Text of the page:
Gravity depends on two things when determining what kind of effect it might have on a given body, mass and distance. Tides are generated when two orbiting bodies are of astronomical size (i.e. far larger than a human or any other Earth-based animal) and are also relatively close to each other (at least in terms of astronomical units).
Even if tides in people caused by the moon could be measured (spoiler: they can’t be) they would be infinitely small, something on the order of one-millionth of a meter, or one-thousandth the width of the thickness of a single sheet of paper. In fact, other objects that are closer in size to humans would create tides much larger than this (for instance, earthsky.org uses the example of a semi-truck passing a human on the road).
Misconceptions and myths about the moon are common even in the medical field, where believing the sciences is basically a prerequisite for the job. Nurses can be extremely superstitious, often citing a marked increase in the birth of new children during a full moon, but this observation is contradicted by scientific studies surrounding birth rates.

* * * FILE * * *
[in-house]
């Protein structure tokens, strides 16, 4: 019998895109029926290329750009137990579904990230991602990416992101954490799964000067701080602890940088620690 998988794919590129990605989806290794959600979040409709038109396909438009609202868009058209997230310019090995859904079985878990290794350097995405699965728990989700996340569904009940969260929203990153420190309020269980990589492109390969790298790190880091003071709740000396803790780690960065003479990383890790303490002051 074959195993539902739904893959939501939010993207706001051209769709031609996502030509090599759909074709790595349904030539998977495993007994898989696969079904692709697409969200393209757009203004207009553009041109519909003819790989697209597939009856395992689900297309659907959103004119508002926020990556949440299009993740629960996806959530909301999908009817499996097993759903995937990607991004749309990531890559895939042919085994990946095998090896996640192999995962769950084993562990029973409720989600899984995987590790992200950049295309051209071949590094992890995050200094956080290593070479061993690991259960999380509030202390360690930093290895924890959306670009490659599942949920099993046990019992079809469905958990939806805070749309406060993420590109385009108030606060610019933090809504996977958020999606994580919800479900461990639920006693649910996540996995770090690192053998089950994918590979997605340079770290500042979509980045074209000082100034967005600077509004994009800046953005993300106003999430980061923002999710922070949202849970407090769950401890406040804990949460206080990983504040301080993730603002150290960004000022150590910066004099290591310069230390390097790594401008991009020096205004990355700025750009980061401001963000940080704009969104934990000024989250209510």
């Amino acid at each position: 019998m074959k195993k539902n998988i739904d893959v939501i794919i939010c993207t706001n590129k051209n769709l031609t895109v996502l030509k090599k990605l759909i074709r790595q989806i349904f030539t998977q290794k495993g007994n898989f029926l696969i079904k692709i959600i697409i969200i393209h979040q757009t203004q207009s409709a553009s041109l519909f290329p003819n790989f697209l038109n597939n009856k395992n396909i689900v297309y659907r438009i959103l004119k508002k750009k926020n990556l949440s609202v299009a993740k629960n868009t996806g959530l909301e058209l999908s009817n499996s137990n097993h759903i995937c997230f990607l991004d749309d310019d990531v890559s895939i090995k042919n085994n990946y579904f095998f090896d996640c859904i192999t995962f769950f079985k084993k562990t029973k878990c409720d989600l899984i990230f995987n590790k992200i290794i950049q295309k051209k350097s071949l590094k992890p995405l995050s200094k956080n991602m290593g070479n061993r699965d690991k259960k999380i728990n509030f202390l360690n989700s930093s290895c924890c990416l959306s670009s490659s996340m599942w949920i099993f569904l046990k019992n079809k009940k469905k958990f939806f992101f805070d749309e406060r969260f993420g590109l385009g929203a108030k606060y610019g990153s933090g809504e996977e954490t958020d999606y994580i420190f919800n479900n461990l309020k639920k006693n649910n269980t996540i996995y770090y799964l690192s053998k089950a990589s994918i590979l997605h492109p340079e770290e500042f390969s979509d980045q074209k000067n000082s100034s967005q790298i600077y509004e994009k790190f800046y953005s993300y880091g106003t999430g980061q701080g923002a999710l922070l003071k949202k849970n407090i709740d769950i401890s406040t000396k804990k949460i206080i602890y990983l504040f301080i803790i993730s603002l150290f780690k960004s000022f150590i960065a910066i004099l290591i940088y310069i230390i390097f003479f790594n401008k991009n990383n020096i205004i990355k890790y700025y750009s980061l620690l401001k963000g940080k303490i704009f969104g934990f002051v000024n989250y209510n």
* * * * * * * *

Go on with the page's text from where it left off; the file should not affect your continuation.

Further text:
3. The Supermoon is Huge
Every time the moon or Mars end up making their closest approach to the Earth, social media accounts around the world go insane, making lofty claims like “Mars will be as large as the full moon in the sky on X day at X time” or “the supermoon will be X percent larger and X times brighter than normal and also you might go insane” which are, of course, not at all true statements.